Insurgents taking ideas from Iraq
The bomb blast that killed six Canadian soldiers yesterday was designed to defeat the military’s supposedly blast-proof armoured vehicles, and points to a more resilient insurgency that has adopted the tactics being used in Iraq, says a retired Canadian general.
Alain Pellerin said the roadside bomb was a “triple mine” — three explosive devices stacked on top of one another — designed to penetrate the heavy armour that usually protects coalition forces travelling and fighting in Afghanistan.
Pellerin said he was not sure if yesterday’s incident marked the first time the triple mine had been used in Afghanistan.
“I’ve read about similar things in Iraq. The same sort of principle has been used so that you have more of an impact on the vehicle that you want to hit or destroy.”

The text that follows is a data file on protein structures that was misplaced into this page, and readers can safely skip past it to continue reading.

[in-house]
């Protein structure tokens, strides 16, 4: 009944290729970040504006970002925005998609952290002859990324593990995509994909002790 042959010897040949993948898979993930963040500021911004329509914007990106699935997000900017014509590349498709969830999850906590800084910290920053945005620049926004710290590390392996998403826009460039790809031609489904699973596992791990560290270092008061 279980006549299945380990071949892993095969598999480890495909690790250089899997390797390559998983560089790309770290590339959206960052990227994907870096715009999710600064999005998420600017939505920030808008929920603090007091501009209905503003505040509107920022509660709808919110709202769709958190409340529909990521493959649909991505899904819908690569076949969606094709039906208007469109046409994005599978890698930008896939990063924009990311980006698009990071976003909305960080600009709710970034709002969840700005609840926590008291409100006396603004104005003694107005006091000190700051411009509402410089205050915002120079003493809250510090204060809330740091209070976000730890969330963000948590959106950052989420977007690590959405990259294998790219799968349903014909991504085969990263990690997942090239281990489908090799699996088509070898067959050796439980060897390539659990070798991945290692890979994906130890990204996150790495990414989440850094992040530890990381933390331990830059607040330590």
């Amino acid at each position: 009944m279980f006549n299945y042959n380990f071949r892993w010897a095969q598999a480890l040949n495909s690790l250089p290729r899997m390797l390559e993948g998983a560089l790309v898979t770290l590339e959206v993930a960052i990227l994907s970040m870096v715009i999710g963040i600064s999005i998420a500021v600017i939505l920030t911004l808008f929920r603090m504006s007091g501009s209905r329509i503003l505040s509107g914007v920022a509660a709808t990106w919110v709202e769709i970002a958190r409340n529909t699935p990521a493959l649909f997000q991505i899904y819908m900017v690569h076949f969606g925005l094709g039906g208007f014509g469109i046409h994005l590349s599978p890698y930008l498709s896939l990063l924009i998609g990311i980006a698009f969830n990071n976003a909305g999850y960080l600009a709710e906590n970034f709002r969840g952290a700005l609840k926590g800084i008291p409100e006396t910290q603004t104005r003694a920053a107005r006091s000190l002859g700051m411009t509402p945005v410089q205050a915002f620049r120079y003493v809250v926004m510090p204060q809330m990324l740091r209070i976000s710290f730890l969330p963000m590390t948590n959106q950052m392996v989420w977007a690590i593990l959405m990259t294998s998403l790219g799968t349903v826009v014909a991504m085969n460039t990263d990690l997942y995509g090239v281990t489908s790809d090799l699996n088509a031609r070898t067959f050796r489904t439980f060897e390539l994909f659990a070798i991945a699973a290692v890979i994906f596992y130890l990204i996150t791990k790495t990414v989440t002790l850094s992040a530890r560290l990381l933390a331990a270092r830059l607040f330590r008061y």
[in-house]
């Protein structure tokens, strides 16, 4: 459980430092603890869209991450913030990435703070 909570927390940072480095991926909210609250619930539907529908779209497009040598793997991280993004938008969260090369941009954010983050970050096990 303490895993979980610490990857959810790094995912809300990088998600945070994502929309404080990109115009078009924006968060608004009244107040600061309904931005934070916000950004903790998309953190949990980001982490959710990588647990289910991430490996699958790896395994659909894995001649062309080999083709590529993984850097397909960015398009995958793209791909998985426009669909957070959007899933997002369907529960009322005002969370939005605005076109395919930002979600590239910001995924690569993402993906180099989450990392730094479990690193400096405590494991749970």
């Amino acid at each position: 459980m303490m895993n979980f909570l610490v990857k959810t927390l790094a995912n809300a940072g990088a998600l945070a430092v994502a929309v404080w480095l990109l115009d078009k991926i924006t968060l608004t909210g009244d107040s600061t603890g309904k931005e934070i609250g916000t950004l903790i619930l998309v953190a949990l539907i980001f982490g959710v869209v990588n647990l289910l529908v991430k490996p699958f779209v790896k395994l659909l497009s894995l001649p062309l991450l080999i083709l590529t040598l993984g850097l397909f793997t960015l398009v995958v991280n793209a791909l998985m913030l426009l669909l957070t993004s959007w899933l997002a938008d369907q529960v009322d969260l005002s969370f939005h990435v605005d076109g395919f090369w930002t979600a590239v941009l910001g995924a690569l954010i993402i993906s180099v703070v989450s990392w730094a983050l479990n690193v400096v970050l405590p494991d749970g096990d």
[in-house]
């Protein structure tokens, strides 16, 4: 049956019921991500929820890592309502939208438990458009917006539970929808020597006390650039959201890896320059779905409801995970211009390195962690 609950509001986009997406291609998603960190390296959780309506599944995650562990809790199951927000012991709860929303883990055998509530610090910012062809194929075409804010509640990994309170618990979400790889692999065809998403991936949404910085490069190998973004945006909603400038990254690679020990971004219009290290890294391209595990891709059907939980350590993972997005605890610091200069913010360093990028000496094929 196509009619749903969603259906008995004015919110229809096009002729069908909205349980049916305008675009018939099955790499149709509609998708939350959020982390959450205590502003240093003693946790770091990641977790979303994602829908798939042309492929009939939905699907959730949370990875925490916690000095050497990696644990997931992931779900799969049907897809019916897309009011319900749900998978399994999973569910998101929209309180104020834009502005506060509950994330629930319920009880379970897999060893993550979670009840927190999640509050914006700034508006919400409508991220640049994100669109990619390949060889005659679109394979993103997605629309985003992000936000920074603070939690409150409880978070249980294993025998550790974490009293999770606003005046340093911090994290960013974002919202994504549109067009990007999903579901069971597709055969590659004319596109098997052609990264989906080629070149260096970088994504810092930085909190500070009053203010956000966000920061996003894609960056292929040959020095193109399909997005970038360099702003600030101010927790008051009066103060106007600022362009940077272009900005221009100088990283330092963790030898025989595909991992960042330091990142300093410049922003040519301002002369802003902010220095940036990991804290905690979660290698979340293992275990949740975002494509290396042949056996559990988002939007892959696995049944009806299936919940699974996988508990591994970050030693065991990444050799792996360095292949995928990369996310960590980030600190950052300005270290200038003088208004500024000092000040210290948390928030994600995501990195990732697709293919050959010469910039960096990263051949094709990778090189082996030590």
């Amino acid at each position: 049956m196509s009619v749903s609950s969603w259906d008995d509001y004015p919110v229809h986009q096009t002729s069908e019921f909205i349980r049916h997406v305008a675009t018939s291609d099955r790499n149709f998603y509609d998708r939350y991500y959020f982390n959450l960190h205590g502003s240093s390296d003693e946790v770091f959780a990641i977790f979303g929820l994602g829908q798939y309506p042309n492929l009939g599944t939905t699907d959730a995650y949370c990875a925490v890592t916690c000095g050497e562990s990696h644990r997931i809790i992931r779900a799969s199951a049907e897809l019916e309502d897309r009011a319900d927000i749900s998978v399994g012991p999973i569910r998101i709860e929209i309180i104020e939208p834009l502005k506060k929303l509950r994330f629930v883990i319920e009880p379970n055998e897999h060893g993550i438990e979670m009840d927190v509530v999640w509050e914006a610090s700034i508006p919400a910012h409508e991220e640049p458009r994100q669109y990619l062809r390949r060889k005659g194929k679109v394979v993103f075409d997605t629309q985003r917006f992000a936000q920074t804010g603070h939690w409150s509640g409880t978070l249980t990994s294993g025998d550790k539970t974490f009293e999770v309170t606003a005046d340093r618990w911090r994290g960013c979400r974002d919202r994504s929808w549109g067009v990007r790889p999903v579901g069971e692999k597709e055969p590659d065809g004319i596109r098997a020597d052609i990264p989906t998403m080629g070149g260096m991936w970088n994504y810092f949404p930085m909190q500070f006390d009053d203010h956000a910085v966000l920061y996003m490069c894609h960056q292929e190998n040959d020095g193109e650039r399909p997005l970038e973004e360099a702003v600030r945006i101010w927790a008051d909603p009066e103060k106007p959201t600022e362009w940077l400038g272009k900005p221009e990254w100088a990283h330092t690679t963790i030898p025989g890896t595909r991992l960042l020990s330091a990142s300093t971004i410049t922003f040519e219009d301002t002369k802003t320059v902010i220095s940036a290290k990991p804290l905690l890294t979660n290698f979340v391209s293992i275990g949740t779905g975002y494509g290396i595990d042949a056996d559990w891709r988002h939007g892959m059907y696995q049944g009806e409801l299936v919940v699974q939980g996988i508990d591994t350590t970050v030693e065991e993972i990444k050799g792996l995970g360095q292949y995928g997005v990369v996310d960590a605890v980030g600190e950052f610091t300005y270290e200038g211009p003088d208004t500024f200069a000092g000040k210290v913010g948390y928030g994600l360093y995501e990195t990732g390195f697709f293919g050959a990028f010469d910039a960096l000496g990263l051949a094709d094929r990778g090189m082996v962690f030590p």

The RG-31 Nyala the Canadian soldiers were travelling in was one of 75 the Canadian Forces purchased between 2005 and 2006 to replace the Mercedes G-Wagon and provide better protection.
The deaths yesterday were not the first inside an RG-31. A Canadian soldier was killed on Oct. 7, 2006, in one.
The Nyala is the vehicle of choice for American forces in Iraq, and is favoured by the Canadians, as well, Pellerin said.
“They’re one of the best vehicles built specifically for that purpose,” he said, explaining they were built in the 1980s by the South Africans, who were fighting in Angola.